In 1985, Rotary launched the PolioPlus program to protect children worldwide from the cruel and fatal consequences of polio. In 1988, the World Health Assembly challenged the world to eradicate polio.
Since 1988, Rotary has been in partnership with the World Health Organisation (WHO), the US Centres for Disease Control and Prevention, and UNICEF – along with other humanitarian organisations and national governments - to achieve this lofty goal. It will be only the second time in history that a major disease has been eradicated from the world’s population – smallpox being the first. A 99 percent reduction in the number of polio cases worldwide has been achieved. Rotarians stand at the brink of a great victory and look forward to celebrating the global eradication of polio.
David Brown, Washington Post, Sunday, December 7, 2003 wrote:
In the early 1980s, several Rotary leaders proposed beginning an organization-wide project separate from local efforts. At the suggestion of Albert Sabin, inventor of the oral polio vaccine, Rotary chose as its goal universal immunization of children against polio. It did not envisage eradicating polio.
A two-year campaign brought in $247 million, not $120 million planned. Partly on the strength of that support, in 1988 WHO announced its intent to rid the world of polio.
But eradication has proved more difficult than anyone anticipated. The target date was originally 2000. The extra time required more money and during 2005 Rotary completed a second fundraising campaign, which raised $111 million, the target was $80 million. The clubs' contributions, including interest, now total almost US$800 million.
Thousands of Rotarians, both local and foreign volunteers, have participated in national immunisation days when vaccine is given to millions of children over a few days. Occasionally, club members play a role nobody else can. Angola has a single Rotary Club of 32 people who meet in the capital, Luanda. They are led by Sylvia Nagy, who with her husband owns a foundry. In 1997, a 25-year civil war, which ended with the death of rebel leader Jonas Savimbi, was underway. There had not been a vaccination campaign in the rebel-held half of the country in years. Nagy, along with representatives of WHO and UNICEF, negotiated a truce so immunisation days could be held in June that year. About 2.5 million children were vaccinated. On 2 Sept 2003, Angola marked its second year without a single case of polio.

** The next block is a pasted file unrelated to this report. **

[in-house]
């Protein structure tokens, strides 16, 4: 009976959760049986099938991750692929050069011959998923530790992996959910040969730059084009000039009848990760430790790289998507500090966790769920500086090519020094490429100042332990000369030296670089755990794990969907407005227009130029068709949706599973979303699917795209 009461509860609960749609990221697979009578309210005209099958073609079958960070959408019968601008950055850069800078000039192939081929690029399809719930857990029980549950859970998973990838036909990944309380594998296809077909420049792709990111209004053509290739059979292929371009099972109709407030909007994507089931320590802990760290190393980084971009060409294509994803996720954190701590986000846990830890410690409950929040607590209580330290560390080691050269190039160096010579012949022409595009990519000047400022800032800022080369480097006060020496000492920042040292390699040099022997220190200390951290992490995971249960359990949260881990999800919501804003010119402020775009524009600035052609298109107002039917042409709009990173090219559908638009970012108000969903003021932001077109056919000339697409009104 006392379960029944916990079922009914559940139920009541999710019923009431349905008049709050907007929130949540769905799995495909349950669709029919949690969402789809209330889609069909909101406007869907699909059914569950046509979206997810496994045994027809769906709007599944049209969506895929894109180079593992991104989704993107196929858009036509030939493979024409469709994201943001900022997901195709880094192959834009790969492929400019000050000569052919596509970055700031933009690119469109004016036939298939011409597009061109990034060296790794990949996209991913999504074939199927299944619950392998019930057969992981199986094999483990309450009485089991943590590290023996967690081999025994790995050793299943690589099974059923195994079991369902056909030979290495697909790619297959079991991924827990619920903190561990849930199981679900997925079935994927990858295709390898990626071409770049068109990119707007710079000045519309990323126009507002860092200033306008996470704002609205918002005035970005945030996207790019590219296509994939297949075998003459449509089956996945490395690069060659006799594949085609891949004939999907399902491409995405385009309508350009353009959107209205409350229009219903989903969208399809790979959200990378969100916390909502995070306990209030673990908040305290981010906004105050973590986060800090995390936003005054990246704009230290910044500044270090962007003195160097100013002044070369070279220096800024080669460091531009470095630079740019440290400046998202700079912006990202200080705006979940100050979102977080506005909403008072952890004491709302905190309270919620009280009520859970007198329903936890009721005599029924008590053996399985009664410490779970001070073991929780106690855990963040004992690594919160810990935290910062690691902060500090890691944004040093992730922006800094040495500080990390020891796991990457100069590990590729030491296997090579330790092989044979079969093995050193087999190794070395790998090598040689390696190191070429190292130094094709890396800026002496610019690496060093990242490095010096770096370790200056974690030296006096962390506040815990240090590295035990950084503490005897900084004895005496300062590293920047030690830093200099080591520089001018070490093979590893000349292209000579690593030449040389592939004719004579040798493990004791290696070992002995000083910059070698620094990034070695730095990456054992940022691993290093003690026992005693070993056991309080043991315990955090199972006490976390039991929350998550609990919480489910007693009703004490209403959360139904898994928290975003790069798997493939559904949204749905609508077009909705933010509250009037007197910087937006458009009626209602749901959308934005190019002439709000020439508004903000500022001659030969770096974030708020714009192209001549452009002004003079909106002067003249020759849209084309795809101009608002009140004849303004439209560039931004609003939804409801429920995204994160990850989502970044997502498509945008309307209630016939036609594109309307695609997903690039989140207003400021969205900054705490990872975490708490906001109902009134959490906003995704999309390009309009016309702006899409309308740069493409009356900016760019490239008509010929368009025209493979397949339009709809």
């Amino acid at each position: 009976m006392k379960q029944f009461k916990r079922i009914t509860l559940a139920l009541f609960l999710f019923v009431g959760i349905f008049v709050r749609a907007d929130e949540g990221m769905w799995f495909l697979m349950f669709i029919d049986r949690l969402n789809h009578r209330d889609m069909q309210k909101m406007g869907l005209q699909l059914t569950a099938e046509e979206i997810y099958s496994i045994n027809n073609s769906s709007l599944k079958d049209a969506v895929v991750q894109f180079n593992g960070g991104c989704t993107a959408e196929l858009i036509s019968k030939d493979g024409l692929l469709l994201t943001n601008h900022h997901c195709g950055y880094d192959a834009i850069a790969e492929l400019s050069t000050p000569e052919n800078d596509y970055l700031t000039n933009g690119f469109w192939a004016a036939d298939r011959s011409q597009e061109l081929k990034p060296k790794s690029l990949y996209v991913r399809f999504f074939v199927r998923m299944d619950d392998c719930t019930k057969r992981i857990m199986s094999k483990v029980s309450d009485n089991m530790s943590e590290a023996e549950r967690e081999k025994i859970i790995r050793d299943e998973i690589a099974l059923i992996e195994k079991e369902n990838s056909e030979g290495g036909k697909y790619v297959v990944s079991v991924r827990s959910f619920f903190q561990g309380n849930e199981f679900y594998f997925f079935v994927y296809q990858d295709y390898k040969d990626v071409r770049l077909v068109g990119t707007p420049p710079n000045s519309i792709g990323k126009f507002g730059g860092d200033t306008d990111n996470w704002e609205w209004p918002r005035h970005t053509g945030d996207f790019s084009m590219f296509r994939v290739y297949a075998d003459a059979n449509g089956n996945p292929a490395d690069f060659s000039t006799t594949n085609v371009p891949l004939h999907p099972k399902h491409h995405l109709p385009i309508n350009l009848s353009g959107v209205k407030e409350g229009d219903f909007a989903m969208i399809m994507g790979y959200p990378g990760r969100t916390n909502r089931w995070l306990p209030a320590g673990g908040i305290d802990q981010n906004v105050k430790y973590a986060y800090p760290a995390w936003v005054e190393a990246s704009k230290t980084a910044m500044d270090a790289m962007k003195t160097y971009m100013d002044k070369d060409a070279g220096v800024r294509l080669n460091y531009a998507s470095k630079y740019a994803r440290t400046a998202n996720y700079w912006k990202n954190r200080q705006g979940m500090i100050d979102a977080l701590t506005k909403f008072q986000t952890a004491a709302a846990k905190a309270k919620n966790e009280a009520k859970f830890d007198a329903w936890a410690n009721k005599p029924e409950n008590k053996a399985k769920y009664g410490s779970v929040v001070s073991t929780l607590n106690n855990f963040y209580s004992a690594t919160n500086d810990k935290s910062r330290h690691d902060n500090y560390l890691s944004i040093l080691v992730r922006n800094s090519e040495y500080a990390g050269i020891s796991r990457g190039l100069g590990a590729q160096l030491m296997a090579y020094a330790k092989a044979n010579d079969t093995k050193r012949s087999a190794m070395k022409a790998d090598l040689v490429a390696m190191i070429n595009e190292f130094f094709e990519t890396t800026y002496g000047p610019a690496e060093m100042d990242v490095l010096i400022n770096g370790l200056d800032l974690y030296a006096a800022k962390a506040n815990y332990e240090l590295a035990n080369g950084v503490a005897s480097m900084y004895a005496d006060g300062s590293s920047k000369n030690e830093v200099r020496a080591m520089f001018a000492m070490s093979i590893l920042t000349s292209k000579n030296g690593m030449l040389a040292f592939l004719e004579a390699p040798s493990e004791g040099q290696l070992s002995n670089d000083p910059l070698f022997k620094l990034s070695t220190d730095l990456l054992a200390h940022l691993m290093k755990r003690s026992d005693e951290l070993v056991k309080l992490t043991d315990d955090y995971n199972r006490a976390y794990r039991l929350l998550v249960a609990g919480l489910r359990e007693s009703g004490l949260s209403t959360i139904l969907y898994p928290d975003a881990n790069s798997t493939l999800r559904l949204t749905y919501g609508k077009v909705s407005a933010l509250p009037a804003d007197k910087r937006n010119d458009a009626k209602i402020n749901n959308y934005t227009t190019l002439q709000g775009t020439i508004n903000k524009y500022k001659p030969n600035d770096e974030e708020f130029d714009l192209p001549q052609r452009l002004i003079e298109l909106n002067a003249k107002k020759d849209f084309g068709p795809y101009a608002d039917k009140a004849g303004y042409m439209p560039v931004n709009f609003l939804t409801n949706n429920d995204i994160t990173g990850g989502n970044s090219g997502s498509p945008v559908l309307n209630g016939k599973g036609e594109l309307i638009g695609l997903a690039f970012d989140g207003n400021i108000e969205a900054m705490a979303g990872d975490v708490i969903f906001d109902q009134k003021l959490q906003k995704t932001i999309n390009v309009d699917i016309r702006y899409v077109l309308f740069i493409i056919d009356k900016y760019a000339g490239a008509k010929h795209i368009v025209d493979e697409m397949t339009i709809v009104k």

PolioPlus Partners is a program that allows Rotarians to participate in the polio eradication effort by contributing to specific social mobilisation and surveillance activities in polio-endemic countries. As of 30 June 2005, clubs in 462 districts have participated in 430 PolioPlus Partners projects, supporting National Immunisation Days and other polio eradication activities around the world. Rotarians from this District have participated and are encouraged to do so again.
Dr Margaret Chan, CEO of WHO went public in June 2008 to express her admiration and support for the Rotary International organisation and its 1.2 million members who to date have raised more than US$1.3bn and contributed countless volunteer hours to protect more than two billion children in 122 countries from the threat of polio, spare five million from disability, and avert more than a million deaths. She pledged the entire resources of WHO to assist Rotary and other partners to complete the historic mission.
When Rotary launched its Polio eradication program, there were more than 350,000 severe cases of the disease worldwide each year. In the year ended 31 December, 2011, there were fewer than 160 cases contained in just three countries. India was declared polio-free in February 2012.
Rotary's US$200m Challenge
Such has been the success of the campaign that the Bill & Melinda Gates Foundation has also thrown its considerable resources behind the program, recently awarding Rotary two challenge grants totalling US$355 million, which Rotary has matched with an additional US$200 million, with all of the resulting US$555 million earmarked for polio eradication. Rotary has also played a major role in convincing donor governments to contribute over US$4 billion to the effort.